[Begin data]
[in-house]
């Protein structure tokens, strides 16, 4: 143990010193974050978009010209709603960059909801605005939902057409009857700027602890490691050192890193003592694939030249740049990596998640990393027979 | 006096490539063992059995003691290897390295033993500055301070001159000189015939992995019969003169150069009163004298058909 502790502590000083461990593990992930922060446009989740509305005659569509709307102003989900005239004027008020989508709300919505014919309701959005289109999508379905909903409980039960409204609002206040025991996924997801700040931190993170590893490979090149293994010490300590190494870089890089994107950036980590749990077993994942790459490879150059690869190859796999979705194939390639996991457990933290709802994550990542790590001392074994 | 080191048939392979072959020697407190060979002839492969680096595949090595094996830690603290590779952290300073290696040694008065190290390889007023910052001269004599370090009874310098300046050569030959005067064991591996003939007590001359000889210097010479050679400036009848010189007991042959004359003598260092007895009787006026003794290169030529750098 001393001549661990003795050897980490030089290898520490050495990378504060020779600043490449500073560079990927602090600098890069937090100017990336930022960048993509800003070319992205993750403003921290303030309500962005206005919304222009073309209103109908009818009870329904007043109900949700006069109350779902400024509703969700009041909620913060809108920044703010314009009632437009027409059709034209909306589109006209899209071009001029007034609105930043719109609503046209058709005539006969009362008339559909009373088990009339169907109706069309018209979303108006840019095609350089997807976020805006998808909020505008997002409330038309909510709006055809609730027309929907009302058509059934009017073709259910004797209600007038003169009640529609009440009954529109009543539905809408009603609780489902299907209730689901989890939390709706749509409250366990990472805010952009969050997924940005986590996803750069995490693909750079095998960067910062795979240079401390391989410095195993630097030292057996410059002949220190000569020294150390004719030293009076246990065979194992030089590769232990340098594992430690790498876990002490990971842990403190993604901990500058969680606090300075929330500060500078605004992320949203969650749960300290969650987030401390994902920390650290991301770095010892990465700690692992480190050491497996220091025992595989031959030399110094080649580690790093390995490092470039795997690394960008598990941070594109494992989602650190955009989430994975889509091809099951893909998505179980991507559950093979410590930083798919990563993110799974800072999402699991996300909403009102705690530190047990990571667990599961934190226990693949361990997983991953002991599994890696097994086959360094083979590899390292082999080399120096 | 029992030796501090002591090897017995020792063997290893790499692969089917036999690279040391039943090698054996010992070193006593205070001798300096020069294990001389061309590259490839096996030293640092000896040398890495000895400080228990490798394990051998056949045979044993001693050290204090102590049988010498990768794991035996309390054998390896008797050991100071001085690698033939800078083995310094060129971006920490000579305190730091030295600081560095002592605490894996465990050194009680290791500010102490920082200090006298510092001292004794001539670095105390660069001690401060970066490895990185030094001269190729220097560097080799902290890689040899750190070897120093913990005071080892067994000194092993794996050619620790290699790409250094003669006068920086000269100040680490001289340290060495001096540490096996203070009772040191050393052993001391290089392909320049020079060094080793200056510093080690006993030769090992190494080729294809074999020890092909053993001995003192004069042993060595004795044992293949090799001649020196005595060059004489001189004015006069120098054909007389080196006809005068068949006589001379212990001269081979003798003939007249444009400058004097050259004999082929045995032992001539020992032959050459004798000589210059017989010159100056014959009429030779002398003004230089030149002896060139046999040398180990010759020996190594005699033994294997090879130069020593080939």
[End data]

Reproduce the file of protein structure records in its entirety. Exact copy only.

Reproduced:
[in-house]
């Protein structure tokens, strides 16, 4: 143990010193974050978009010209709603960059909801605005939902057409009857700027602890490691050192890193003592694939030249740049990596998640990393027979 | 006096490539063992059995003691290897390295033993500055301070001159000189015939992995019969003169150069009163004298058909 502790502590000083461990593990992930922060446009989740509305005659569509709307102003989900005239004027008020989508709300919505014919309701959005289109999508379905909903409980039960409204609002206040025991996924997801700040931190993170590893490979090149293994010490300590190494870089890089994107950036980590749990077993994942790459490879150059690869190859796999979705194939390639996991457990933290709802994550990542790590001392074994 | 080191048939392979072959020697407190060979002839492969680096595949090595094996830690603290590779952290300073290696040694008065190290390889007023910052001269004599370090009874310098300046050569030959005067064991591996003939007590001359000889210097010479050679400036009848010189007991042959004359003598260092007895009787006026003794290169030529750098 001393001549661990003795050897980490030089290898520490050495990378504060020779600043490449500073560079990927602090600098890069937090100017990336930022960048993509800003070319992205993750403003921290303030309500962005206005919304222009073309209103109908009818009870329904007043109900949700006069109350779902400024509703969700009041909620913060809108920044703010314009009632437009027409059709034209909306589109006209899209071009001029007034609105930043719109609503046209058709005539006969009362008339559909009373088990009339169907109706069309018209979303108006840019095609350089997807976020805006998808909020505008997002409330038309909510709006055809609730027309929907009302058509059934009017073709259910004797209600007038003169009640529609009440009954529109009543539905809408009603609780489902299907209730689901989890939390709706749509409250366990990472805010952009969050997924940005986590996803750069995490693909750079095998960067910062795979240079401390391989410095195993630097030292057996410059002949220190000569020294150390004719030293009076246990065979194992030089590769232990340098594992430690790498876990002490990971842990403190993604901990500058969680606090300075929330500060500078605004992320949203969650749960300290969650987030401390994902920390650290991301770095010892990465700690692992480190050491497996220091025992595989031959030399110094080649580690790093390995490092470039795997690394960008598990941070594109494992989602650190955009989430994975889509091809099951893909998505179980991507559950093979410590930083798919990563993110799974800072999402699991996300909403009102705690530190047990990571667990599961934190226990693949361990997983991953002991599994890696097994086959360094083979590899390292082999080399120096 | 029992030796501090002591090897017995020792063997290893790499692969089917036999690279040391039943090698054996010992070193006593205070001798300096020069294990001389061309590259490839096996030293640092000896040398890495000895400080228990490798394990051998056949045979044993001693050290204090102590049988010498990768794991035996309390054998390896008797050991100071001085690698033939800078083995310094060129971006920490000579305190730091030295600081560095002592605490894996465990050194009680290791500010102490920082200090006298510092001292004794001539670095105390660069001690401060970066490895990185030094001269190729220097560097080799902290890689040899750190070897120093913990005071080892067994000194092993794996050619620790290699790409250094003669006068920086000269100040680490001289340290060495001096540490096996203070009772040191050393052993001391290089392909320049020079060094080793200056510093080690006993030769090992190494080729294809074999020890092909053993001995003192004069042993060595004795044992293949090799001649020196005595060059004489001189004015006069120098054909007389080196006809005068068949006589001379212990001269081979003798003939007249444009400058004097050259004999082929045995032992001539020992032959050459004798000589210059017989010159100056014959009429030779002398003004230089030149002896060139046999040398180990010759020996190594005699033994294997090879130069020593080939």